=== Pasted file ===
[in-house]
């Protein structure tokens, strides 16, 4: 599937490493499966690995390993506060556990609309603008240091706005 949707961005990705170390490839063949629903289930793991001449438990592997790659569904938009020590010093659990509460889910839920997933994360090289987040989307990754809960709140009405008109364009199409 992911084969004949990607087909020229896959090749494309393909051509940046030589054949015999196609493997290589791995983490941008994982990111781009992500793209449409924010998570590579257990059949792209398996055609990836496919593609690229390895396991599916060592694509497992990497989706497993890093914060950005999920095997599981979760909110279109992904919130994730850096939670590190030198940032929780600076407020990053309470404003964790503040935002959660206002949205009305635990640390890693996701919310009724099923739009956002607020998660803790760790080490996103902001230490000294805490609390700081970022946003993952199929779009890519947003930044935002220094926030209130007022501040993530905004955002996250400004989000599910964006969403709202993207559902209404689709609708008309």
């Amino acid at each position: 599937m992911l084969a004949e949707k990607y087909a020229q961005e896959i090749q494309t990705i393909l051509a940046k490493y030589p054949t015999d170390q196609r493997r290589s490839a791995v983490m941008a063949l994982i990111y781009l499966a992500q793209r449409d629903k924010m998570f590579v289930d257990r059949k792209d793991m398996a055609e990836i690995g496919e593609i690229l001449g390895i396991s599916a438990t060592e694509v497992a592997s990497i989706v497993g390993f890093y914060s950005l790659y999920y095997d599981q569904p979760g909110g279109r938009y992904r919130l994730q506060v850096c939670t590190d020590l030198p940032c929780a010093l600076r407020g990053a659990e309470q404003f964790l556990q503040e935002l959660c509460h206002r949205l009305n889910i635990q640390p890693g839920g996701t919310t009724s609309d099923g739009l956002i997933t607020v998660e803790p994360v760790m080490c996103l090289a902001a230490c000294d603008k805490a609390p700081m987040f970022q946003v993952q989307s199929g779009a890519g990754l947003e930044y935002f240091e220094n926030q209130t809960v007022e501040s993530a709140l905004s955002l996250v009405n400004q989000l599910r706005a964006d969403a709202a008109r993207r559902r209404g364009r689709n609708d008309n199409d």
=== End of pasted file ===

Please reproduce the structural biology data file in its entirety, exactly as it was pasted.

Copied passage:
[in-house]
């Protein structure tokens, strides 16, 4: 599937490493499966690995390993506060556990609309603008240091706005 949707961005990705170390490839063949629903289930793991001449438990592997790659569904938009020590010093659990509460889910839920997933994360090289987040989307990754809960709140009405008109364009199409 992911084969004949990607087909020229896959090749494309393909051509940046030589054949015999196609493997290589791995983490941008994982990111781009992500793209449409924010998570590579257990059949792209398996055609990836496919593609690229390895396991599916060592694509497992990497989706497993890093914060950005999920095997599981979760909110279109992904919130994730850096939670590190030198940032929780600076407020990053309470404003964790503040935002959660206002949205009305635990640390890693996701919310009724099923739009956002607020998660803790760790080490996103902001230490000294805490609390700081970022946003993952199929779009890519947003930044935002220094926030209130007022501040993530905004955002996250400004989000599910964006969403709202993207559902209404689709609708008309």
């Amino acid at each position: 599937m992911l084969a004949e949707k990607y087909a020229q961005e896959i090749q494309t990705i393909l051509a940046k490493y030589p054949t015999d170390q196609r493997r290589s490839a791995v983490m941008a063949l994982i990111y781009l499966a992500q793209r449409d629903k924010m998570f590579v289930d257990r059949k792209d793991m398996a055609e990836i690995g496919e593609i690229l001449g390895i396991s599916a438990t060592e694509v497992a592997s990497i989706v497993g390993f890093y914060s950005l790659y999920y095997d599981q569904p979760g909110g279109r938009y992904r919130l994730q506060v850096c939670t590190d020590l030198p940032c929780a010093l600076r407020g990053a659990e309470q404003f964790l556990q503040e935002l959660c509460h206002r949205l009305n889910i635990q640390p890693g839920g996701t919310t009724s609309d099923g739009l956002i997933t607020v998660e803790p994360v760790m080490c996103l090289a902001a230490c000294d603008k805490a609390p700081m987040f970022q946003v993952q989307s199929g779009a890519g990754l947003e930044y935002f240091e220094n926030q209130t809960v007022e501040s993530a709140l905004s955002l996250v009405n400004q989000l599910r706005a964006d969403a709202a008109r993207r559902r209404g364009r689709n609708d008309n199409d």